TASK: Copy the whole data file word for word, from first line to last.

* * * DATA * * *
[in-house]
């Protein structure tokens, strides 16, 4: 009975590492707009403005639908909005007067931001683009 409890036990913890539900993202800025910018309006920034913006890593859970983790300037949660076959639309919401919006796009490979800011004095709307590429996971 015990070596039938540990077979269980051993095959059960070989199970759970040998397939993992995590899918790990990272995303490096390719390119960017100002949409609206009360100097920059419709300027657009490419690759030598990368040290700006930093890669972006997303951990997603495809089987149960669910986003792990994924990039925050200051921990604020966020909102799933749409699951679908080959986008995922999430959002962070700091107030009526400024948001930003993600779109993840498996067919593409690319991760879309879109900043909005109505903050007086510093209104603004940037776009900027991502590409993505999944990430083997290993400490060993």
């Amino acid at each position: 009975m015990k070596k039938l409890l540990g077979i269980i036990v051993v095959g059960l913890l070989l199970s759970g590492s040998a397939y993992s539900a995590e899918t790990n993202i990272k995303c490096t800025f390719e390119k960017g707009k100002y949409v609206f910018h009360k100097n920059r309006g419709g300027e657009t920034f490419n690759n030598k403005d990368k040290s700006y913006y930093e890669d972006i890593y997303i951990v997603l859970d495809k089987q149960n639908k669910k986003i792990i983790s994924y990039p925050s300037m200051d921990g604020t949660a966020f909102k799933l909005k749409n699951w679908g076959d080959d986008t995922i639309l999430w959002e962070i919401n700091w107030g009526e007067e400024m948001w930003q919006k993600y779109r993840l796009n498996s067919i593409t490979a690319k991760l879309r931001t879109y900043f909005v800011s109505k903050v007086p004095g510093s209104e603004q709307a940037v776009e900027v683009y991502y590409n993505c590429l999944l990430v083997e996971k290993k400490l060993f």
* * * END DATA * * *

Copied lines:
[in-house]
């Protein structure tokens, strides 16, 4: 009975590492707009403005639908909005007067931001683009 409890036990913890539900993202800025910018309006920034913006890593859970983790300037949660076959639309919401919006796009490979800011004095709307590429996971 015990070596039938540990077979269980051993095959059960070989199970759970040998397939993992995590899918790990990272995303490096390719390119960017100002949409609206009360100097920059419709300027657009490419690759030598990368040290700006930093890669972006997303951990997603495809089987149960669910986003792990994924990039925050200051921990604020966020909102799933749409699951679908080959986008995922999430959002962070700091107030009526400024948001930003993600779109993840498996067919593409690319991760879309879109900043909005109505903050007086510093209104603004940037776009900027991502590409993505999944990430083997290993400490060993």
């Amino acid at each position: 009975m015990k070596k039938l409890l540990g077979i269980i036990v051993v095959g059960l913890l070989l199970s759970g590492s040998a397939y993992s539900a995590e899918t790990n993202i990272k995303c490096t800025f390719e390119k960017g707009k100002y949409v609206f910018h009360k100097n920059r309006g419709g300027e657009t920034f490419n690759n030598k403005d990368k040290s700006y913006y930093e890669d972006i890593y997303i951990v997603l859970d495809k089987q149960n639908k669910k986003i792990i983790s994924y990039p925050s300037m200051d921990g604020t949660a966020f909102k799933l909005k749409n699951w679908g076959d080959d986008t995922i639309l999430w959002e962070i919401n700091w107030g009526e007067e400024m948001w930003q919006k993600y779109r993840l796009n498996s067919i593409t490979a690319k991760l879309r931001t879109y900043f909005v800011s109505k903050v007086p004095g510093s209104e603004q709307a940037v776009e900027v683009y991502y590409n993505c590429l999944l990430v083997e996971k290993k400490l060993f």